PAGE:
The Securities and Exchange Commission (SEC) is quite conservative in how it allows publicly held companies to recognize revenue, especially in situations where it is unclear whether customers will accept delivered goods and services. In essence, the SEC does not approve of revenue recognition until the uncertainty surrounding customer acceptance has been resolved. This means that revenue recognition may be predicated on the exact wording of sale agreements, where customers are allowed to withhold their approval subject to testing and other criteria.
When there are customer acceptance criteria in a sales agreement, these are assumed by the SEC to be significant clauses that cannot be ignored. Consequently, revenue recognition is prohibited until formal acceptance by the customer has occurred or the terms of these clauses have lapsed. Acceptance provisions usually fall into one of the following categories:
- Evaluation. The customer has accepted delivery only to evaluate the goods, so that the seller retains title during the evaluation period. The customer then confirms that it wants to buy the goods at the end of the evaluation period.
- Return. The customer can return the goods at its discretion. The seller can recognize revenue, but only if it can make a reasonable estimate of future returns, for which it recognizes an allowance for doubtful accounts. Otherwise, the seller must hold off on recognizing revenue until the buyer's right of return has lapsed.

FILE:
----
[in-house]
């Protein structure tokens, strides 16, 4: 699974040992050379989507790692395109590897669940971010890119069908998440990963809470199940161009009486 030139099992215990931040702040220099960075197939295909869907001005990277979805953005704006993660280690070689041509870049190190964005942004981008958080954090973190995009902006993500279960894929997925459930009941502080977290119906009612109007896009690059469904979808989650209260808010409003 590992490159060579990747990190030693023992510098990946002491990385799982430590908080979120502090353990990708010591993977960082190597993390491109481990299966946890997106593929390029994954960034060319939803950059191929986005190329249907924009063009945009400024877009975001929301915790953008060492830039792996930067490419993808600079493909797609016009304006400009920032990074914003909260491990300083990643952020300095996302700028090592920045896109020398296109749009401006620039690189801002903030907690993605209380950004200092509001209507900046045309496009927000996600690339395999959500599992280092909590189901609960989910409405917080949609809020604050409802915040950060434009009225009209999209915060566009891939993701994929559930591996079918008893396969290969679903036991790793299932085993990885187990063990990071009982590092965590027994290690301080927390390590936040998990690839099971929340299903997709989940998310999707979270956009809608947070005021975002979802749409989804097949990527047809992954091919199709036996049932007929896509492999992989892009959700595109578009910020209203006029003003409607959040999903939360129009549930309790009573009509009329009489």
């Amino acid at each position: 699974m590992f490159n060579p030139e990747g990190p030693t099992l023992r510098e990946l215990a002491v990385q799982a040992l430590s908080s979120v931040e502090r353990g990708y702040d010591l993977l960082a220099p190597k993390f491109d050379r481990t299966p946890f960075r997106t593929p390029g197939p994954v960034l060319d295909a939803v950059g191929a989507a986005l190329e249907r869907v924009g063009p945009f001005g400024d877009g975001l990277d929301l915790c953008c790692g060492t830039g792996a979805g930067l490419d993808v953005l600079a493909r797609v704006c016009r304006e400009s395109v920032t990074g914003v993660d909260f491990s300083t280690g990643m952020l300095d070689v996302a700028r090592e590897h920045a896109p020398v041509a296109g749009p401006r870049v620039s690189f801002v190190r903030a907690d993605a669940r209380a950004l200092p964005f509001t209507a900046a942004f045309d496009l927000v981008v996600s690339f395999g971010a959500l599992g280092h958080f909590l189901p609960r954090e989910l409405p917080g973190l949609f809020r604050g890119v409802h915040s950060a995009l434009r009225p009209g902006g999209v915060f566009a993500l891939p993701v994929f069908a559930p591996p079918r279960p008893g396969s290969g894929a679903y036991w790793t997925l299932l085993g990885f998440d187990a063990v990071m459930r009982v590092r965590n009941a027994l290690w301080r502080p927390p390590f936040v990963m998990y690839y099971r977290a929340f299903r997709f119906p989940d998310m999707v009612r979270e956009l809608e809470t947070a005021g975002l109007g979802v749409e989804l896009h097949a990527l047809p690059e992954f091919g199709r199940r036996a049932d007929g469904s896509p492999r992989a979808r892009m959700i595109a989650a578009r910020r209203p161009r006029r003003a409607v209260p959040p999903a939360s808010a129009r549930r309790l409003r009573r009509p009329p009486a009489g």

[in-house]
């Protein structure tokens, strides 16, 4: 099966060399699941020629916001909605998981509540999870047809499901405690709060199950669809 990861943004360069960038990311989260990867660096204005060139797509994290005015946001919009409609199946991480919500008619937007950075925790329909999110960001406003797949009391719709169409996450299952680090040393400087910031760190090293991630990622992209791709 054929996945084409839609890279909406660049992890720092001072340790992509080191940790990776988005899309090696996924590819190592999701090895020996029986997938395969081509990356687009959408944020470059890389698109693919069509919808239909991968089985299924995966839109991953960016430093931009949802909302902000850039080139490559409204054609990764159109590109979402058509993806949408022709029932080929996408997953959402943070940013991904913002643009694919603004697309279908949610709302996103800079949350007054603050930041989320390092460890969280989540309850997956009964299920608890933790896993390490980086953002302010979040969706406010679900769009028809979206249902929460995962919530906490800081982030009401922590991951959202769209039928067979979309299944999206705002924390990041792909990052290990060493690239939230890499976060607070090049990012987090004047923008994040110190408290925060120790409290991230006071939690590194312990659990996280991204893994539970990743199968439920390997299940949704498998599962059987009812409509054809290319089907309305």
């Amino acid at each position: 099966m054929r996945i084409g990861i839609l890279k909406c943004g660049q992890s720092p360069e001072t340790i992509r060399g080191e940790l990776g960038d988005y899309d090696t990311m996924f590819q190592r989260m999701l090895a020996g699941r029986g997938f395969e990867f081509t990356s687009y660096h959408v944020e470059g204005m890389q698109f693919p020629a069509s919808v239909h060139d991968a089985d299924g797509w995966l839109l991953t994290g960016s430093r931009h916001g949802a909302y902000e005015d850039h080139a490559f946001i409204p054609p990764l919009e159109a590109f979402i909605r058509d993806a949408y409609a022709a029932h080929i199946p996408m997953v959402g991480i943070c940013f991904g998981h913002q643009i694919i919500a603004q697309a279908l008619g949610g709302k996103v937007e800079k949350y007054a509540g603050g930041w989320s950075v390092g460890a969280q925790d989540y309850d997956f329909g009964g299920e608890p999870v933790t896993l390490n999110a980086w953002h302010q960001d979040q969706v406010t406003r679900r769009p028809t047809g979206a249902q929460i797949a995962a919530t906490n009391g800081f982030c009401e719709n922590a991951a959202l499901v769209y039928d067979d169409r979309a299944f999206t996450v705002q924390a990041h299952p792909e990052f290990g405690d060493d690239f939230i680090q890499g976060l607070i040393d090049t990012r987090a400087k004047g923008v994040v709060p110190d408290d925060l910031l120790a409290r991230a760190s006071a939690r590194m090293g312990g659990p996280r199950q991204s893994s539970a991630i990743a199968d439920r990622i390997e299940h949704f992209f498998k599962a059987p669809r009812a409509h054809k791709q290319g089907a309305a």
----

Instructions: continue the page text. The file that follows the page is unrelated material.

- Match to specifications. The customer can return the goods if they do not meet required specifications. If the seller can prove that the goods already meet these specifications, it can recognize revenue at the point of sale, as long as it can also set up a warranty reserve for any reasonably estimated return amounts. If the seller cannot prove that its products meet the customer's specifications, it must wait to recognize revenue until the customer has accepted the goods.
- Match to customer criteria. The customer can return the goods if they do not meet criteria specified by the customer. In this case, it is easiest to wait for formal customer approval before recognizing the related revenue. It may be possible to prove acceptance by testing the goods prior to shipment, though this may not be sufficient if the seller cannot simulate how the goods will perform once they are integrated into the customer's systems.
Formal documentation of customer acceptance is not necessary if the seller can document other forms of customer acceptance.